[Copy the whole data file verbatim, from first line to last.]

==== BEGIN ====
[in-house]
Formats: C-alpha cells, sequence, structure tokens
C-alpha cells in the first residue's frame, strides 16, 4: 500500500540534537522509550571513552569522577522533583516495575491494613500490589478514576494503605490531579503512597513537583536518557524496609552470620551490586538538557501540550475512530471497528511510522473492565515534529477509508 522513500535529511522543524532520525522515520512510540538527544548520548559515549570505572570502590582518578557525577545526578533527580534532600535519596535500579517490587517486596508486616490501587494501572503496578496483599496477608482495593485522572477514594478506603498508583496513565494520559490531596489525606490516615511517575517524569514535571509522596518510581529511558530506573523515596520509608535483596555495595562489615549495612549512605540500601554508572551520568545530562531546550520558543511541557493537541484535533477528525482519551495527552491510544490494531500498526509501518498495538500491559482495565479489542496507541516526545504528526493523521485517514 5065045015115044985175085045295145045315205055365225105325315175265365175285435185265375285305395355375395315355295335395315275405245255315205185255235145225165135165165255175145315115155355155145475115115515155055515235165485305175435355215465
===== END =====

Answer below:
[in-house]
Formats: C-alpha cells, sequence, structure tokens
C-alpha cells in the first residue's frame, strides 16, 4: 500500500540534537522509550571513552569522577522533583516495575491494613500490589478514576494503605490531579503512597513537583536518557524496609552470620551490586538538557501540550475512530471497528511510522473492565515534529477509508 522513500535529511522543524532520525522515520512510540538527544548520548559515549570505572570502590582518578557525577545526578533527580534532600535519596535500579517490587517486596508486616490501587494501572503496578496483599496477608482495593485522572477514594478506603498508583496513565494520559490531596489525606490516615511517575517524569514535571509522596518510581529511558530506573523515596520509608535483596555495595562489615549495612549512605540500601554508572551520568545530562531546550520558543511541557493537541484535533477528525482519551495527552491510544490494531500498526509501518498495538500491559482495565479489542496507541516526545504528526493523521485517514 5065045015115044985175085045295145045315205055365225105325315175265365175285435185265375285305395355375395315355295335395315275405245255315205185255235145225165135165165255175145315115155355155145475115115515155055515235165485305175435355215465